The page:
Rolls built the Silver Shadow I from 1965 to 1976, and the Silver Shadow II from 1977 to 1980. The only thing that identifies this one as a Silver Shadow I, is the grille slots below the headlights.
Stay tuned to find out if she survived the fire.
I’ve always preferred Beetles from the mid-1960s and earlier over later models, so it’s always been a bit more difficult for me to identify the specific model year of a Beetle from the 1970s. After researching it I can confidently identify this Beetle, which I found on a residential street in Salt Lake City, as a 1974 model. It came down to three features. First, the large “elephant foot” taillights make it easy to pin this one as a 1973 or later. I learned that the front turn signals were moved from the top of the fenders down into the front bumper for 1975, so that narrowed it down to ’73 or ’74. There at first didn’t appear to be any significant exterior changes between those two years, but I finally discovered that ’73s didn’t have the plastic end caps on the bumpers that this example has, so I was able to settle on 1974 as this Bug’s year.
Another junkyard Volkswagen. This one looks like it’s led a bit of a rough life, going through multiple color changes and finally ending up being parted out. Besides the missing parts, which have likely been removed since arriving at the wrecking yard, it looks like it would have been restorable. Even though it’s a bit sad that it’s been permanently taken off the road, Beetles that show up in wrecking yards here usually get picked over pretty well before being sent to the crusher, so at least this Beetle’s parts will go on to keep other Beetles alive.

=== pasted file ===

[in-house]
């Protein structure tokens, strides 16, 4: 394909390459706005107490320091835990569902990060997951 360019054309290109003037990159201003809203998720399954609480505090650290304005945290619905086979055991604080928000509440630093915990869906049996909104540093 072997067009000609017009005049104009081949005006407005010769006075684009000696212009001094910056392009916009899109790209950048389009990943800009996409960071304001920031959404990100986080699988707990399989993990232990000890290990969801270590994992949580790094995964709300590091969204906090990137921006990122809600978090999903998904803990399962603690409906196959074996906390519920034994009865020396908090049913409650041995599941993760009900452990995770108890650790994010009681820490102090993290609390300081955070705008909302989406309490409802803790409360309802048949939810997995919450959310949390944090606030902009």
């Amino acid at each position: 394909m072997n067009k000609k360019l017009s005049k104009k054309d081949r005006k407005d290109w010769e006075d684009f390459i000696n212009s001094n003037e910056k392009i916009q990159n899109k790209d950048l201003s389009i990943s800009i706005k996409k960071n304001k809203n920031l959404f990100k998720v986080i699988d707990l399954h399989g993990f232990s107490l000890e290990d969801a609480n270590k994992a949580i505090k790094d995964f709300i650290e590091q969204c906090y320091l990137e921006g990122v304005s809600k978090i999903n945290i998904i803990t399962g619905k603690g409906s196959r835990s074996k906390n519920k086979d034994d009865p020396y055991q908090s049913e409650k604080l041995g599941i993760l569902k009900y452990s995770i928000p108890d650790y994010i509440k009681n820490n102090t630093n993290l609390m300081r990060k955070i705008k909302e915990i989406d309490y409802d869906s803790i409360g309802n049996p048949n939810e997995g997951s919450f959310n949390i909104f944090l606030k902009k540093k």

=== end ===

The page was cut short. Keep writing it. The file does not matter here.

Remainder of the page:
The car is gone now, but while it was still in the yard I saved the picture Row52 had of it in a slightly more complete state.
I saw this beautiful Corvette Stingray convertible on my way home from work a few days ago. I love my Celica convertible, but I couldn’t help feeling just a little jealous of this convertible…
The chrome bumpers on both front (you can see a tiny glint of chrome in front of the wheel) and rear indicate that this Corvette is, at the newest, a 1972 model. The chrome on the front was dropped in ’73 and the rear was restyled with an integrated plastic bumper for ’74. The last year for round exhaust cutouts was 1969, so this Corvette was built somewhere between 1970 and 1972.
This is an older picture, date stamped 17 October 2014. I believe my brother Luke shot it for me as we were driving that day.
Another find in southern Utah. This second generation (T2) VW Bus is easily identified as an early production model (1968-1971) by the front turn signals being mounted below the headlights. In 1971 the Type 2 received front disc brakes, along with new wheels that had brake ventilation holes, as seen on this example. Assuming the wheels are original and haven’t been retrofitted to an earlier model, we can narrow down the year to 1971.
Too bad it was rainy when Taylor spotted this Mercedes-Benz SL. On a nicer day it may have been driving around without its removable hardtop, like this example. It’s hard to positively identify the year of this SL, since they were built for nearly two decades without many exterior changes. Most year-to-year adjustments were made under the hood, but one significant change made in 1974 was the addition of huge “park bench” style bumpers which were designed to comply with US safety regulations. Many new cars in the US received unfortunate new bumpers for the 1974 so they could survive a 5 MPH collision with no damage.
We also appear to have a 1978 or 1979 Chevy Monte Carlo photobombing in the background.